The best places to visit on the Garden Route by far
Any great travel itineray to South Africa has to include the scenic Garden Route. But of course there is a heck of a lot of information on the web about it. The best advice you can get is from a local. And you can’t get more local than us. We are born and bred in South Africa and have spent many a year exporing the garden route from Port Elizebeth to Cape Town. Here is our collection of the best places to visit on the Garden Route.
The famed Norman-style church at Belividere has a grandeursurprising for such a remote region. It was built by Captain Thomas Duthie in 1855. When conscecrating the church, Bishop Robert Gray described it as ‘the most perfect church yet in the diocese’. A big word that. Don’t worry. We also had to look it up. It means a district under a bishops jurisdiction. Spend some time in the tiny village of Old Belvedere after you have taken in the quaint church surroundings.
Take some time to enjoy the spectacular Brenton-on -sea. The veiws of the Knysna Lagoon and flower strewn hills are just incredible. Best enjoyed with a good glass of South African wine. The area is popular for fishing or chilling, good food and chilling on the beach. Situated a mere 15km from Knysna and home to the rare Brenton blue butterfly, it is no wonder this location is ranked in our best places to visit on the Garden Route.
The buffaloes which gave Buffelsbaai its name have long since vanished. It is now a favoured beach for swimming, surfing and fishing. The bay is situated 20km from Knysna.
The cliffs of the Garden Route occasionally pull back to form a sandy, sheltered bay. Herold’s Bay is an example of such a bay. The cliffs on either side of the bay fall back steeply in to the sea. The beach is well sanded and there is a tidal pool for swimming. A ridge overlooking the bay is the site of the village. There are plenty of trees that just add to the magic of the place. Enjoy a beer or light lunch in one of the seaside restaurants. Ernie Els, the famous South African golfer has built a house at the base of the Northern cliff.
Boating and fishing are major activities at Kuerboomstrand. The river, named from the sweetly scented flowering trees which grow on its banks, joins the Bitou River to form a lagoon. on the beach, which is bordered by bush, are monds of shells thosands of years old. Nearby is the Matjies River Cave where late Stone Age relics have been found. The upper reaches of the Kuerboom River are roofed with trees, notably Whiskey Creek. Might be a sign. Maybe best to enjoy the spot with a good Scotch old chap.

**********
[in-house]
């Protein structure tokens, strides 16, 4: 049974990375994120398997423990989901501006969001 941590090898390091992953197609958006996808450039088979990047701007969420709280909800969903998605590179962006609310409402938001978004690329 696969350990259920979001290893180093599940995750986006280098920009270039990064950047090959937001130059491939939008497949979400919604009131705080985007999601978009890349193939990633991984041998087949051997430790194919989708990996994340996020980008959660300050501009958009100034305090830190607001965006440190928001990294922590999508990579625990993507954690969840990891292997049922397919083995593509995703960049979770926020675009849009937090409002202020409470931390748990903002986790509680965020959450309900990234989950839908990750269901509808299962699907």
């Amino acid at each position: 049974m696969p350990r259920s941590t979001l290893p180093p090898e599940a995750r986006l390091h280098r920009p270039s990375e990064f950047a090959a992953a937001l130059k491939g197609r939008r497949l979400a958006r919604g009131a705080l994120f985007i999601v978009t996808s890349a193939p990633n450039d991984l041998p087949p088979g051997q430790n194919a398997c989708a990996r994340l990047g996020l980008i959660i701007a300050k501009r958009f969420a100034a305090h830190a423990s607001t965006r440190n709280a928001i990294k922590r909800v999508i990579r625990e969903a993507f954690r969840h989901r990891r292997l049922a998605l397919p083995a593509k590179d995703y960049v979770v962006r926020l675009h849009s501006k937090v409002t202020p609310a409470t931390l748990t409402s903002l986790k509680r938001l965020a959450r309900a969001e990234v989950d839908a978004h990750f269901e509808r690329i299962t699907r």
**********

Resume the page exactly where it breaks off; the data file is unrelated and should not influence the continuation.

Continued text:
‘This Fair land is the gift of God’. So reads the motto on Knysna’s coat of arms. It bears testimony to the pride local peopel have for the great scenic beauty. It is not sure what the eaxt meaning is. The word has several meanings from ‘straight down’, ‘fern leaves’ and ‘place of wood’. The main feature of Knysna is called The Heads. These are 2 massive cliffs which guard the harbour. The naval ship Emu sank here. a great spot for scuba diving. More than 200 species of fish are found in the lagoon including the infamous Knysna seahorse. And whsat is Knysna most famous for? Oysters of course. The main supplier of the market in South Africa. Take a sunset cruise on the lagoon enjoying champagne and oysters. For the more adventurous traveller, there is kayaking, abseiling and hiking in the area.
Millwood Gold Mining Town
In 1886, gold was found in several of the streams in the foresrty area known as Goudsveld ( Gold field). The town now known as Millwood formed in the ensuing goldrush. It was howveer soon to be abandoned as the profits whee not sustainable. Today it a ghost town of overgrown foundations, shafts amd trenches. A great place for a picnic.